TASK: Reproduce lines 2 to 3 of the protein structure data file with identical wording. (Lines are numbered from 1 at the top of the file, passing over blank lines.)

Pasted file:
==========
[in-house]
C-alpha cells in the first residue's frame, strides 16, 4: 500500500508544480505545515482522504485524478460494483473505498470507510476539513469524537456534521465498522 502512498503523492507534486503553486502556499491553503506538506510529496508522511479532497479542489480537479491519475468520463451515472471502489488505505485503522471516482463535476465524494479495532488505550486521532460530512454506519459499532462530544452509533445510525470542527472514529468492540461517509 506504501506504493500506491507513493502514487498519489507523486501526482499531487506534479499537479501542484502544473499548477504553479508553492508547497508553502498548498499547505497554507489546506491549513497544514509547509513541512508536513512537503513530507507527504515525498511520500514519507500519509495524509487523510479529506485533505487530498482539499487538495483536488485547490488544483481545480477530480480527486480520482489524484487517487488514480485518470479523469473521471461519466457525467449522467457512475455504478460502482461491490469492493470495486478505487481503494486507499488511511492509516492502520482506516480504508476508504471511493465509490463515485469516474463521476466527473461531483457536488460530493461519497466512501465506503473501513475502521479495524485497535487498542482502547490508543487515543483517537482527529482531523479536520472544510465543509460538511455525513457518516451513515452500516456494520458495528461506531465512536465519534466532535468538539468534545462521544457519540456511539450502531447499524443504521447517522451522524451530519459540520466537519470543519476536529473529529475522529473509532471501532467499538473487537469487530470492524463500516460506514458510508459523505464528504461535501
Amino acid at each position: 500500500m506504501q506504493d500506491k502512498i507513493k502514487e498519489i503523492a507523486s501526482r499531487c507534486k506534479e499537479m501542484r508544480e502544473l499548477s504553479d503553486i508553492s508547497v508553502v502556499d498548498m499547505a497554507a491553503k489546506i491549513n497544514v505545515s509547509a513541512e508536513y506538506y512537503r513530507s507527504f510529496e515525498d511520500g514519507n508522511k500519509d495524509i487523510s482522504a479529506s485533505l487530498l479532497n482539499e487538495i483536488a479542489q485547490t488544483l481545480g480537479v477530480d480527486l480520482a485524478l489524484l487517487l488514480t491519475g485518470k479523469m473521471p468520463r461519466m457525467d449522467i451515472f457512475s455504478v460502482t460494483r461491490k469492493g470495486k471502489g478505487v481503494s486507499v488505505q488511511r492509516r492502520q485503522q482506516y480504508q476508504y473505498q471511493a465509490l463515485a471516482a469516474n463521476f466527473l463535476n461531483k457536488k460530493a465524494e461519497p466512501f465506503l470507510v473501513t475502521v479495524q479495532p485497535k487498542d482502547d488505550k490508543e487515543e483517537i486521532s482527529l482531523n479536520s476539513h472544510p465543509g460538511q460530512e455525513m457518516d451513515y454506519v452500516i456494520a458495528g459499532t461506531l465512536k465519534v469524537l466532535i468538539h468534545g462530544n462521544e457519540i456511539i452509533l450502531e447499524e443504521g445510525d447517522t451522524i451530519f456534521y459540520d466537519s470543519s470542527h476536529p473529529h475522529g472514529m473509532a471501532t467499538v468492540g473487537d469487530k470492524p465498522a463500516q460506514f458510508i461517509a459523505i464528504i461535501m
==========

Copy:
C-alpha cells in the first residue's frame, strides 16, 4: 500500500508544480505545515482522504485524478460494483473505498470507510476539513469524537456534521465498522 502512498503523492507534486503553486502556499491553503506538506510529496508522511479532497479542489480537479491519475468520463451515472471502489488505505485503522471516482463535476465524494479495532488505550486521532460530512454506519459499532462530544452509533445510525470542527472514529468492540461517509 506504501506504493500506491507513493502514487498519489507523486501526482499531487506534479499537479501542484502544473499548477504553479508553492508547497508553502498548498499547505497554507489546506491549513497544514509547509513541512508536513512537503513530507507527504515525498511520500514519507500519509495524509487523510479529506485533505487530498482539499487538495483536488485547490488544483481545480477530480480527486480520482489524484487517487488514480485518470479523469473521471461519466457525467449522467457512475455504478460502482461491490469492493470495486478505487481503494486507499488511511492509516492502520482506516480504508476508504471511493465509490463515485469516474463521476466527473461531483457536488460530493461519497466512501465506503473501513475502521479495524485497535487498542482502547490508543487515543483517537482527529482531523479536520472544510465543509460538511455525513457518516451513515452500516456494520458495528461506531465512536465519534466532535468538539468534545462521544457519540456511539450502531447499524443504521447517522451522524451530519459540520466537519470543519476536529473529529475522529473509532471501532467499538473487537469487530470492524463500516460506514458510508459523505464528504461535501
Amino acid at each position: 500500500m506504501q506504493d500506491k502512498i507513493k502514487e498519489i503523492a507523486s501526482r499531487c507534486k506534479e499537479m501542484r508544480e502544473l499548477s504553479d503553486i508553492s508547497v508553502v502556499d498548498m499547505a497554507a491553503k489546506i491549513n497544514v505545515s509547509a513541512e508536513y506538506y512537503r513530507s507527504f510529496e515525498d511520500g514519507n508522511k500519509d495524509i487523510s482522504a479529506s485533505l487530498l479532497n482539499e487538495i483536488a479542489q485547490t488544483l481545480g480537479v477530480d480527486l480520482a485524478l489524484l487517487l488514480t491519475g485518470k479523469m473521471p468520463r461519466m457525467d449522467i451515472f457512475s455504478v460502482t460494483r461491490k469492493g470495486k471502489g478505487v481503494s486507499v488505505q488511511r492509516r492502520q485503522q482506516y480504508q476508504y473505498q471511493a465509490l463515485a471516482a469516474n463521476f466527473l463535476n461531483k457536488k460530493a465524494e461519497p466512501f465506503l470507510v473501513t475502521v479495524q479495532p485497535k487498542d482502547d488505550k490508543e487515543e483517537i486521532s482527529l482531523n479536520s476539513h472544510p465543509g460538511q460530512e455525513m457518516d451513515y454506519v452500516i456494520a458495528g459499532t461506531l465512536k465519534v469524537l466532535i468538539h468534545g462530544n462521544e457519540i456511539i452509533l450502531e447499524e443504521g445510525d447517522t451522524i451530519f456534521y459540520d466537519s470543519s470542527h476536529p473529529h475522529g472514529m473509532a471501532t467499538v468492540g473487537d469487530k470492524p465498522a463500516q460506514f458510508i461517509a459523505i464528504i461535501m